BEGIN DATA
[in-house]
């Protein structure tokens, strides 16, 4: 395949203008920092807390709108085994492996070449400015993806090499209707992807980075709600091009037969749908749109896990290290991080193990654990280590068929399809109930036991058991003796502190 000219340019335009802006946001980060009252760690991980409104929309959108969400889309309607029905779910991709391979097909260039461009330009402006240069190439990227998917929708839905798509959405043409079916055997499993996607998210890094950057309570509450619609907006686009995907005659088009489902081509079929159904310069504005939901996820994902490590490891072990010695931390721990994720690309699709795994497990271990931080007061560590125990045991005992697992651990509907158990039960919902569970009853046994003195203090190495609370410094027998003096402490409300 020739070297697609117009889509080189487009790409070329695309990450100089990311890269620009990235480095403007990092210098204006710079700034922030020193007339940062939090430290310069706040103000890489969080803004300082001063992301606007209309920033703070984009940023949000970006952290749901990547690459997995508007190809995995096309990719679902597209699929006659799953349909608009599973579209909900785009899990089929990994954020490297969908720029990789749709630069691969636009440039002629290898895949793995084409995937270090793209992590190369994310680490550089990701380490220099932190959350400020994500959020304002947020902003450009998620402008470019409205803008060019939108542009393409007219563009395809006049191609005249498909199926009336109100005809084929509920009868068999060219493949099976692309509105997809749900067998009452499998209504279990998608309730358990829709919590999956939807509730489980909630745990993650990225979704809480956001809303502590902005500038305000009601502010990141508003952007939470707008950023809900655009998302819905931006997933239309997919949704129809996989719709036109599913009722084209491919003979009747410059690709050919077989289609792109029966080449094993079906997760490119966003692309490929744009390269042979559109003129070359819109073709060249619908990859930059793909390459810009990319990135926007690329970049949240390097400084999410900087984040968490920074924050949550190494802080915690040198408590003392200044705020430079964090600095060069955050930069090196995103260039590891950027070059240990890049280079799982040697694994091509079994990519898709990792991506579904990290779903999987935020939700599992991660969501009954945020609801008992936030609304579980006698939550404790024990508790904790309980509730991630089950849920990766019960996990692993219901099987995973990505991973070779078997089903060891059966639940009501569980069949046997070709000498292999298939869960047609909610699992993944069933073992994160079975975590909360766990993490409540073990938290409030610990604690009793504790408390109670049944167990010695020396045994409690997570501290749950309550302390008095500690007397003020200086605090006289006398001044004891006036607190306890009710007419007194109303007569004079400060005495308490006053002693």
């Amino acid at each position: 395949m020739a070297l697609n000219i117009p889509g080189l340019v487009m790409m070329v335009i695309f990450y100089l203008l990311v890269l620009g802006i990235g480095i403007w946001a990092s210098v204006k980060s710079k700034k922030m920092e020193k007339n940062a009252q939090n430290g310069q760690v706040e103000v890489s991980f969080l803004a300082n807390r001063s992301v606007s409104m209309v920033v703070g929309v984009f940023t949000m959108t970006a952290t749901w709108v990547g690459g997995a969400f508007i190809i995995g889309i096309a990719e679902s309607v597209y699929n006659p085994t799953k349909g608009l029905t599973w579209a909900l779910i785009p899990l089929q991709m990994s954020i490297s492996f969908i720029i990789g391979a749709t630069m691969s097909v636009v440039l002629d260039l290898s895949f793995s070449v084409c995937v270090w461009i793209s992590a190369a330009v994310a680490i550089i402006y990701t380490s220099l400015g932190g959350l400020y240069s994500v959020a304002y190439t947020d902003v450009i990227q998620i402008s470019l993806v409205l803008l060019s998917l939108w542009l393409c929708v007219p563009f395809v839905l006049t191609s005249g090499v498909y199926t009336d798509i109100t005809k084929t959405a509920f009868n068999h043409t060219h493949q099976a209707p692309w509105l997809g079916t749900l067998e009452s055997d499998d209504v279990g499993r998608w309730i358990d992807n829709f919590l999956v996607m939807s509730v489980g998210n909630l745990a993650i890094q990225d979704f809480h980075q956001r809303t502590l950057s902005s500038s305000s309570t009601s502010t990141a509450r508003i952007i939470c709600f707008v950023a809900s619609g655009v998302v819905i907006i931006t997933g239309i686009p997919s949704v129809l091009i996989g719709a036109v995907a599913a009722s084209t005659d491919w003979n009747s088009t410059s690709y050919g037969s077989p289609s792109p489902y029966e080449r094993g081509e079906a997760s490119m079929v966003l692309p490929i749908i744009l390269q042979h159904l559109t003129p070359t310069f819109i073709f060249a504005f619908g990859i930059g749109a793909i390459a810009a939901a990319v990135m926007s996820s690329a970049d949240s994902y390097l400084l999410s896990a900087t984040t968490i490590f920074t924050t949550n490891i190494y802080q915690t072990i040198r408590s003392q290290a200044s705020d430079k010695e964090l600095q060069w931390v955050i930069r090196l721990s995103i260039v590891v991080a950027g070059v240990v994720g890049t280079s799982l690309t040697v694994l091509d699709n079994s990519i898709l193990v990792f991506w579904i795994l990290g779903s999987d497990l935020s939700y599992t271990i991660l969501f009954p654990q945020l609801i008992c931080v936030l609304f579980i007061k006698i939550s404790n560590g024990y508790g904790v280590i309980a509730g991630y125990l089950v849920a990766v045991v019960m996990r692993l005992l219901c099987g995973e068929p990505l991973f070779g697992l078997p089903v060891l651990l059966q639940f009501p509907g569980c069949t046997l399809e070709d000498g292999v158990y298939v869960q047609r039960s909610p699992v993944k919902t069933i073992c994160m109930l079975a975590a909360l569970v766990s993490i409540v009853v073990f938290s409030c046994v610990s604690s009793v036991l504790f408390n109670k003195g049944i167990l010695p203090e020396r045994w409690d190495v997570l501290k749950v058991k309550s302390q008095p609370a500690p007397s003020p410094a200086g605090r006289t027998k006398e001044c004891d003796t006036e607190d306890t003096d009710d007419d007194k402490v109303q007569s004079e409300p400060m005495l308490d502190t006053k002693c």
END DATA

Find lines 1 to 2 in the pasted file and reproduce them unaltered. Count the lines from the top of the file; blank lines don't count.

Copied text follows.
[in-house]
């Protein structure tokens, strides 16, 4: 395949203008920092807390709108085994492996070449400015993806090499209707992807980075709600091009037969749908749109896990290290991080193990654990280590068929399809109930036991058991003796502190 000219340019335009802006946001980060009252760690991980409104929309959108969400889309309607029905779910991709391979097909260039461009330009402006240069190439990227998917929708839905798509959405043409079916055997499993996607998210890094950057309570509450619609907006686009995907005659088009489902081509079929159904310069504005939901996820994902490590490891072990010695931390721990994720690309699709795994497990271990931080007061560590125990045991005992697992651990509907158990039960919902569970009853046994003195203090190495609370410094027998003096402490409300 020739070297697609117009889509080189487009790409070329695309990450100089990311890269620009990235480095403007990092210098204006710079700034922030020193007339940062939090430290310069706040103000890489969080803004300082001063992301606007209309920033703070984009940023949000970006952290749901990547690459997995508007190809995995096309990719679902597209699929006659799953349909608009599973579209909900785009899990089929990994954020490297969908720029990789749709630069691969636009440039002629290898895949793995084409995937270090793209992590190369994310680490550089990701380490220099932190959350400020994500959020304002947020902003450009998620402008470019409205803008060019939108542009393409007219563009395809006049191609005249498909199926009336109100005809084929509920009868068999060219493949099976692309509105997809749900067998009452499998209504279990998608309730358990829709919590999956939807509730489980909630745990993650990225979704809480956001809303502590902005500038305000009601502010990141508003952007939470707008950023809900655009998302819905931006997933239309997919949704129809996989719709036109599913009722084209491919003979009747410059690709050919077989289609792109029966080449094993079906997760490119966003692309490929744009390269042979559109003129070359819109073709060249619908990859930059793909390459810009990319990135926007690329970049949240390097400084999410900087984040968490920074924050949550190494802080915690040198408590003392200044705020430079964090600095060069955050930069090196995103260039590891950027070059240990890049280079799982040697694994091509079994990519898709990792991506579904990290779903999987935020939700599992991660969501009954945020609801008992936030609304579980006698939550404790024990508790904790309980509730991630089950849920990766019960996990692993219901099987995973990505991973070779078997089903060891059966639940009501569980069949046997070709000498292999298939869960047609909610699992993944069933073992994160079975975590909360766990993490409540073990938290409030610990604690009793504790408390109670049944167990010695020396045994409690997570501290749950309550302390008095500690007397003020200086605090006289006398001044004891006036607190306890009710007419007194109303007569004079400060005495308490006053002693």